Album Review She-Devils - She-Devils

She-Devils - She-Devils

Drop your expectations of freak pop from another dimension, and there’s plenty to like.


The most surprising thing about the debut full-length from She-Devils is just how accomplished it sounds. The duo’s backstory has you ready for something pretty messy and discordant; Audrey Ann Boucher and Kyle Jukka met four years ago, two scrappy kids just about getting by in the arts scene in the Mile-Ex neighbourhood of Montreal. You get the impression that they were as inspired by the visual arts, especially film, as they were music - Audrey had never played any of the latter before forming this band.

It’s disarming how assured she sounds on ‘She-Devils’, especially given that the pair claim to have used “primitive electronic gear” with which to record. It’s a perfectly mid-fi indie pop album with occasional experimental inflections, such as the constantly undulating structure of the tense ‘Make You Pay’, or the quietly unsettling bed of synths that runs beneath ‘Blooming’.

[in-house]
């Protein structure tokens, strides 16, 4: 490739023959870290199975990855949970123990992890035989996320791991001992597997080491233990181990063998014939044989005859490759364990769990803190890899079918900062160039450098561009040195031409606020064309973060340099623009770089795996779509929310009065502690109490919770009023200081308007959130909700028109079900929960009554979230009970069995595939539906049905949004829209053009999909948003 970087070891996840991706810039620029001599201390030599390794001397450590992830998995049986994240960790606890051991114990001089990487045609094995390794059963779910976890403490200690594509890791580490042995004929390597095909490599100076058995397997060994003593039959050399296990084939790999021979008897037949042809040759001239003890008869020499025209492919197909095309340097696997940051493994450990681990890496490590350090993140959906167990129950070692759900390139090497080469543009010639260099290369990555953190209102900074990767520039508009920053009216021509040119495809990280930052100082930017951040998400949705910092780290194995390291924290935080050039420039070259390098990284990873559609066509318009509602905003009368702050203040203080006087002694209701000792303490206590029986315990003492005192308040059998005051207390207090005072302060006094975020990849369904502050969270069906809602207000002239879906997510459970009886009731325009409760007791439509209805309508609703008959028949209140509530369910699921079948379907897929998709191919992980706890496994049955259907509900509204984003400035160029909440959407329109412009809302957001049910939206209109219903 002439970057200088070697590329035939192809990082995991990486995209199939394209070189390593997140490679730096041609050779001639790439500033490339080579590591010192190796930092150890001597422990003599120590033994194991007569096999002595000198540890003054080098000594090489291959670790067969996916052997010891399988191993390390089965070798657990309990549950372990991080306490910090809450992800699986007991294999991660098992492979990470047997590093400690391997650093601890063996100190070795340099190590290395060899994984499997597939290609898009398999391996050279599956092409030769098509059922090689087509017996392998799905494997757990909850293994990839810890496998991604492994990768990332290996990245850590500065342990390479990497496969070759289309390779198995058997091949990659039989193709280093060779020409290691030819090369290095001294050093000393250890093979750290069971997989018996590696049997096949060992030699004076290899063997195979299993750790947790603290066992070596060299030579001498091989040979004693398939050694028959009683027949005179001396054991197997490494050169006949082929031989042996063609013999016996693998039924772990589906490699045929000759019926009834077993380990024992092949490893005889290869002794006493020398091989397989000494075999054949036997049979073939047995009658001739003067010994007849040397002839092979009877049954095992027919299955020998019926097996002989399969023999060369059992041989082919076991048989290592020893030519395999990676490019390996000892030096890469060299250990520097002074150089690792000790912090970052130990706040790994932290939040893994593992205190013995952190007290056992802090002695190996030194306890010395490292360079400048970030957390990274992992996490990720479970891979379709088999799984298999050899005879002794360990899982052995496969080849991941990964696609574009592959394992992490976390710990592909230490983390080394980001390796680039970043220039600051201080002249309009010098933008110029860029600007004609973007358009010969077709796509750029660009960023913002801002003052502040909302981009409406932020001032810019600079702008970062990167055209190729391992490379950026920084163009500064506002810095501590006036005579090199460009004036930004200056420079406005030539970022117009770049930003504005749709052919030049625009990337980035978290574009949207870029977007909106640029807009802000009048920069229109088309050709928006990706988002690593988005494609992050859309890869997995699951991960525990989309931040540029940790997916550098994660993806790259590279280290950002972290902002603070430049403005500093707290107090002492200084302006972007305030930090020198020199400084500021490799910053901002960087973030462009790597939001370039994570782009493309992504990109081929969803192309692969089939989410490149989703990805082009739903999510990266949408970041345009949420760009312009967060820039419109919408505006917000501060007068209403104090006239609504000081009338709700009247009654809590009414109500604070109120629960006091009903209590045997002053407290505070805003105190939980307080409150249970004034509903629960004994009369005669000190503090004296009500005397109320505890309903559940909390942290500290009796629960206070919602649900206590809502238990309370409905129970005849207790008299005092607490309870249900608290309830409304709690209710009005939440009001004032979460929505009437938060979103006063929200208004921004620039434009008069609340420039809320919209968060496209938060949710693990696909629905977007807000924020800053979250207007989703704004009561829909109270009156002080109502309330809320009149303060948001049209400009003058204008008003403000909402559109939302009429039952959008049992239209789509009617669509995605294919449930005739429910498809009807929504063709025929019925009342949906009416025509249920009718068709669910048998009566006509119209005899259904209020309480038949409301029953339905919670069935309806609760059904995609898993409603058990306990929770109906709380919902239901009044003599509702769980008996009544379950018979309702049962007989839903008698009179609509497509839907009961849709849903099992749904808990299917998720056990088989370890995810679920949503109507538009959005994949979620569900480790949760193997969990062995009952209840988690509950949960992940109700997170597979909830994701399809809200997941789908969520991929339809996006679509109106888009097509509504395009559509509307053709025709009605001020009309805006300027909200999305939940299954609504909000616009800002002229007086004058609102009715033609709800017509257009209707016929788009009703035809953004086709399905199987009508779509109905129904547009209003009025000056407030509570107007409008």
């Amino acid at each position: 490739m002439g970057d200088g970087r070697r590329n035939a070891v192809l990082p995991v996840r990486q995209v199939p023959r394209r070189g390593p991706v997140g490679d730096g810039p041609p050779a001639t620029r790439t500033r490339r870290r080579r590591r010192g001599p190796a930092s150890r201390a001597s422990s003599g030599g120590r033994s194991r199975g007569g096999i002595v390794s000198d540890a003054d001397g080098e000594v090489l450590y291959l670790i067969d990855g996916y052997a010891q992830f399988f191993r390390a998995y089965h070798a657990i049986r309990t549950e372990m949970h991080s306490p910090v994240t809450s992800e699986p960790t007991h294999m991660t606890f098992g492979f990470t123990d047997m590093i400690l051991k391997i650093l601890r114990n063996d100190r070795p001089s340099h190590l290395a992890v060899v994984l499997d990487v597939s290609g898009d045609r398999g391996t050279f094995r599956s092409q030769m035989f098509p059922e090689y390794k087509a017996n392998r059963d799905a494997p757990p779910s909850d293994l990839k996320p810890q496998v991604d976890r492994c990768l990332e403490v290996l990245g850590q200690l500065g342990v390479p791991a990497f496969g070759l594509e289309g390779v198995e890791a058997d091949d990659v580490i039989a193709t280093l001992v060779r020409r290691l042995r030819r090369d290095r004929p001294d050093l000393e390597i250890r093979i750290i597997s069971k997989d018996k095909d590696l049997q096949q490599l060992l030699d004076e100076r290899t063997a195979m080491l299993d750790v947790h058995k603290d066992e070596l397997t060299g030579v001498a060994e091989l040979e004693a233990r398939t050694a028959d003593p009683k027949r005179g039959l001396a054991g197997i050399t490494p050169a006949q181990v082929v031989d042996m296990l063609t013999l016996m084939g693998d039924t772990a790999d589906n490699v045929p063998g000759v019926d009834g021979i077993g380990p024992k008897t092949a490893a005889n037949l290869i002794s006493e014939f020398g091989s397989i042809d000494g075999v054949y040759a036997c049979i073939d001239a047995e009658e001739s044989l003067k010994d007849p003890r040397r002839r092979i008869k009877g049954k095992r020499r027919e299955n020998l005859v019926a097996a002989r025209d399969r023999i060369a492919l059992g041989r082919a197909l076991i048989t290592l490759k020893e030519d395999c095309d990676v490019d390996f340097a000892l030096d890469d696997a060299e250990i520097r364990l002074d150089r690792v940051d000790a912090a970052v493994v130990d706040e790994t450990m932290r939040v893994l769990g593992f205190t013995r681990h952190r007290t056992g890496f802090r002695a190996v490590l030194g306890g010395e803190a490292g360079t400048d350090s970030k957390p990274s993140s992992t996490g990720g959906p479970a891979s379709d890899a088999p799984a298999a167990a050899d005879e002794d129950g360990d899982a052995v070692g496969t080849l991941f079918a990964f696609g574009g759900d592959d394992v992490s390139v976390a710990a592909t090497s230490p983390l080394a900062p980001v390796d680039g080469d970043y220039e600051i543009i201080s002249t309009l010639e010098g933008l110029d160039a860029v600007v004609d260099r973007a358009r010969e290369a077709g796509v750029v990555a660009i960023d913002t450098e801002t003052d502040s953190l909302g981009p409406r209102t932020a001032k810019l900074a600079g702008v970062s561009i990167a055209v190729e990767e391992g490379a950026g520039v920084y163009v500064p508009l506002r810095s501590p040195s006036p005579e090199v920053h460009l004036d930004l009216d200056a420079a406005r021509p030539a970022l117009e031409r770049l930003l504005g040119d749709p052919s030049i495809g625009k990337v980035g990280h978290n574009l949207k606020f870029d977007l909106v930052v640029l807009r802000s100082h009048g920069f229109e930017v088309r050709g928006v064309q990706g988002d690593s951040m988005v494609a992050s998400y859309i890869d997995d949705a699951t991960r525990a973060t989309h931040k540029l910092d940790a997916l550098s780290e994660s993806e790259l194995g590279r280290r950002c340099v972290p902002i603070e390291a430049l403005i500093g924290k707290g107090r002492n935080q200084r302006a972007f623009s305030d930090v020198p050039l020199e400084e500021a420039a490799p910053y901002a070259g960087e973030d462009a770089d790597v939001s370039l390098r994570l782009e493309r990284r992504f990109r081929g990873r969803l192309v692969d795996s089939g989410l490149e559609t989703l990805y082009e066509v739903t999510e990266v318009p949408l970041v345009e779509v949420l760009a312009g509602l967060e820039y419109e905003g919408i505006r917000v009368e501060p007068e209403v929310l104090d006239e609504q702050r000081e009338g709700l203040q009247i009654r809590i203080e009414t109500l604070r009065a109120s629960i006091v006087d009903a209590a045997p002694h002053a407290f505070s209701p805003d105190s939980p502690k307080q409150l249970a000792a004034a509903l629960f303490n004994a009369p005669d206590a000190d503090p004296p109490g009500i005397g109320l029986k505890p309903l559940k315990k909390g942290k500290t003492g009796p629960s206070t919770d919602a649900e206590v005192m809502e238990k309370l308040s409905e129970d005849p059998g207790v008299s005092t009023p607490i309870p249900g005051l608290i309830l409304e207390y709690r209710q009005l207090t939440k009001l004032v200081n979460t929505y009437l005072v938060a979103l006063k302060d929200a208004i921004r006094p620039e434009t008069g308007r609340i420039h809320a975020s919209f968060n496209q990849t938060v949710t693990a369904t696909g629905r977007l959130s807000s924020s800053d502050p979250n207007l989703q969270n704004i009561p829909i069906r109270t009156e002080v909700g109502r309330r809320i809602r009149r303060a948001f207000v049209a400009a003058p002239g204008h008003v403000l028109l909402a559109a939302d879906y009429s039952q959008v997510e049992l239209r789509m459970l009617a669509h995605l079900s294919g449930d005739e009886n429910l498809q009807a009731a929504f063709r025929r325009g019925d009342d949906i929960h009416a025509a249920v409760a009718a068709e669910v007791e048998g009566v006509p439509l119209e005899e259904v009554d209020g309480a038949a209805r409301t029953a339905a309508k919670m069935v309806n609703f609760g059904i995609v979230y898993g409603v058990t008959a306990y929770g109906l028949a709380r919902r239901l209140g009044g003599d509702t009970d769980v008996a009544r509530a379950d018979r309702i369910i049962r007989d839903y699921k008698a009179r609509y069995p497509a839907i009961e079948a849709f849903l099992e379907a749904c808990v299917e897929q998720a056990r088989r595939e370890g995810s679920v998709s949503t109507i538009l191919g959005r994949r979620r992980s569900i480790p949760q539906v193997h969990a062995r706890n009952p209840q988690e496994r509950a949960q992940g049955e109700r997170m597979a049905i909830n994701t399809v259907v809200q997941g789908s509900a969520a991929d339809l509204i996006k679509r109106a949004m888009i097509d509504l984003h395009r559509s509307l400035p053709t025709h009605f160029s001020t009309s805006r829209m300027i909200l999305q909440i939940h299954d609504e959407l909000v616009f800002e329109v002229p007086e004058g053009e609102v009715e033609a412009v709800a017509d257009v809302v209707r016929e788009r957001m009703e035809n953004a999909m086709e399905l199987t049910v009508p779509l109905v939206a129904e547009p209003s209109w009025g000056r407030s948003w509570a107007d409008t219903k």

Elsewhere, attempts to imbue the relatively straightforward songwriting with eccentric touches fall flat; ‘The World Laughs’ would have been quite alright as it was without the cartoonish sound effects that flutter away in the background, and Audrey’s rootless vocal on closer ‘Buffalo’ doesn’t fit the glacial pace of the instrumentation behind it. It’s when the duo embrace a more traditional pop identity that ‘She-Devils’ really takes off - the gentle simmer of opener ‘Come’ being a case in point, as well as the grippingly melodic ‘You Don’t Know’, which recalls Vivian Girls at their finest. The standout, meanwhile, is the brooding ‘Never Let Me Go’. She-Devils have turned out a perfectly competent and frequently compelling, debut here - it’s just not one that squares with the tall tales they’ve told in support of it. Drop your expectations of freak pop from another dimension, and there’s plenty to like. 

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